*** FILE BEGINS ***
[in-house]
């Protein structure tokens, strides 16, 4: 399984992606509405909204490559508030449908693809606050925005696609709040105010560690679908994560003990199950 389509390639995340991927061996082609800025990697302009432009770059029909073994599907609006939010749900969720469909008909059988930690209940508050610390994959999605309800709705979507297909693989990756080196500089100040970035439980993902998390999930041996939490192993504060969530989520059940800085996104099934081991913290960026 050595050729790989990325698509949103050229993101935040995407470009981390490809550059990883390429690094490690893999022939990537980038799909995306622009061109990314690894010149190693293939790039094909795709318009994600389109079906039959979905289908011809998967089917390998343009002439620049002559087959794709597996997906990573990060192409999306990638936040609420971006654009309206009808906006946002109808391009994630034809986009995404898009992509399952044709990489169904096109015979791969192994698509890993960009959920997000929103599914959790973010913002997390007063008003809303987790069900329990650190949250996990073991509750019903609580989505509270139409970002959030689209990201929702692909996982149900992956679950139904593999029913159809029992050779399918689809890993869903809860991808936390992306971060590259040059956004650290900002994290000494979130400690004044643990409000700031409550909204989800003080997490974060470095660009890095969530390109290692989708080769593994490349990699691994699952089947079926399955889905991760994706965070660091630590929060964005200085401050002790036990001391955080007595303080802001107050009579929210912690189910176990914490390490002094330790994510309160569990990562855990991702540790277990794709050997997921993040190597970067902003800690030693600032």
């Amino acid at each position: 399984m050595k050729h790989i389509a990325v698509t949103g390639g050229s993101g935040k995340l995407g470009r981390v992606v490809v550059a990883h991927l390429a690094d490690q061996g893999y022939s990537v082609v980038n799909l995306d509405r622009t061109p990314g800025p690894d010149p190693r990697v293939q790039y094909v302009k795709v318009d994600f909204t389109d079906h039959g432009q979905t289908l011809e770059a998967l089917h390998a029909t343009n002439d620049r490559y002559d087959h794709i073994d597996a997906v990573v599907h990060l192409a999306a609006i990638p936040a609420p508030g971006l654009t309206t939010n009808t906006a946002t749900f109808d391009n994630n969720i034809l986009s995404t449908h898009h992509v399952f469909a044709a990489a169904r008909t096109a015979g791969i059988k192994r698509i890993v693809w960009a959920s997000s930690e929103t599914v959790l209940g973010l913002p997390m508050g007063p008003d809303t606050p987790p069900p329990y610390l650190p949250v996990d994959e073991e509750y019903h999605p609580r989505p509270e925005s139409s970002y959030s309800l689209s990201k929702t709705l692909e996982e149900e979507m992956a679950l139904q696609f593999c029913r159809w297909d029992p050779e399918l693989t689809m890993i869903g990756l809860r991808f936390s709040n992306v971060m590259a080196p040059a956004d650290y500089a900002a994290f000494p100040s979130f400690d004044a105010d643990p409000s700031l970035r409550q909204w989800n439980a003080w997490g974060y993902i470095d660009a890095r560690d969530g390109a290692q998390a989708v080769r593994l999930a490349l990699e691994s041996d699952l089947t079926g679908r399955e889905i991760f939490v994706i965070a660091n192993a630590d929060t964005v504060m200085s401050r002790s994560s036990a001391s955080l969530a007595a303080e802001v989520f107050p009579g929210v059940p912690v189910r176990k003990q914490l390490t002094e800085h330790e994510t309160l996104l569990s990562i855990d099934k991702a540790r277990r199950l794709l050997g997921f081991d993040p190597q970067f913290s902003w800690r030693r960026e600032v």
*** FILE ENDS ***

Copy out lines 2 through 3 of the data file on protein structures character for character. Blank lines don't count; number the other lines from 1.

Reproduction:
């Protein structure tokens, strides 16, 4: 399984992606509405909204490559508030449908693809606050925005696609709040105010560690679908994560003990199950 389509390639995340991927061996082609800025990697302009432009770059029909073994599907609006939010749900969720469909008909059988930690209940508050610390994959999605309800709705979507297909693989990756080196500089100040970035439980993902998390999930041996939490192993504060969530989520059940800085996104099934081991913290960026 050595050729790989990325698509949103050229993101935040995407470009981390490809550059990883390429690094490690893999022939990537980038799909995306622009061109990314690894010149190693293939790039094909795709318009994600389109079906039959979905289908011809998967089917390998343009002439620049002559087959794709597996997906990573990060192409999306990638936040609420971006654009309206009808906006946002109808391009994630034809986009995404898009992509399952044709990489169904096109015979791969192994698509890993960009959920997000929103599914959790973010913002997390007063008003809303987790069900329990650190949250996990073991509750019903609580989505509270139409970002959030689209990201929702692909996982149900992956679950139904593999029913159809029992050779399918689809890993869903809860991808936390992306971060590259040059956004650290900002994290000494979130400690004044643990409000700031409550909204989800003080997490974060470095660009890095969530390109290692989708080769593994490349990699691994699952089947079926399955889905991760994706965070660091630590929060964005200085401050002790036990001391955080007595303080802001107050009579929210912690189910176990914490390490002094330790994510309160569990990562855990991702540790277990794709050997997921993040190597970067902003800690030693600032």
């Amino acid at each position: 399984m050595k050729h790989i389509a990325v698509t949103g390639g050229s993101g935040k995340l995407g470009r981390v992606v490809v550059a990883h991927l390429a690094d490690q061996g893999y022939s990537v082609v980038n799909l995306d509405r622009t061109p990314g800025p690894d010149p190693r990697v293939q790039y094909v302009k795709v318009d994600f909204t389109d079906h039959g432009q979905t289908l011809e770059a998967l089917h390998a029909t343009n002439d620049r490559y002559d087959h794709i073994d597996a997906v990573v599907h990060l192409a999306a609006i990638p936040a609420p508030g971006l654009t309206t939010n009808t906006a946002t749900f109808d391009n994630n969720i034809l986009s995404t449908h898009h992509v399952f469909a044709a990489a169904r008909t096109a015979g791969i059988k192994r698509i890993v693809w960009a959920s997000s930690e929103t599914v959790l209940g973010l913002p997390m508050g007063p008003d809303t606050p987790p069900p329990y610390l650190p949250v996990d994959e073991e509750y019903h999605p609580r989505p509270e925005s139409s970002y959030s309800l689209s990201k929702t709705l692909e996982e149900e979507m992956a679950l139904q696609f593999c029913r159809w297909d029992p050779e399918l693989t689809m890993i869903g990756l809860r991808f936390s709040n992306v971060m590259a080196p040059a956004d650290y500089a900002a994290f000494p100040s979130f400690d004044a105010d643990p409000s700031l970035r409550q909204w989800n439980a003080w997490g974060y993902i470095d660009a890095r560690d969530g390109a290692q998390a989708v080769r593994l999930a490349l990699e691994s041996d699952l089947t079926g679908r399955e889905i991760f939490v994706i965070a660091n192993a630590d929060t964005v504060m200085s401050r002790s994560s036990a001391s955080l969530a007595a303080e802001v989520f107050p009579g929210v059940p912690v189910r176990k003990q914490l390490t002094e800085h330790e994510t309160l996104l569990s990562i855990d099934k991702a540790r277990r199950l794709l050997g997921f081991d993040p190597q970067f913290s902003w800690r030693r960026e600032v």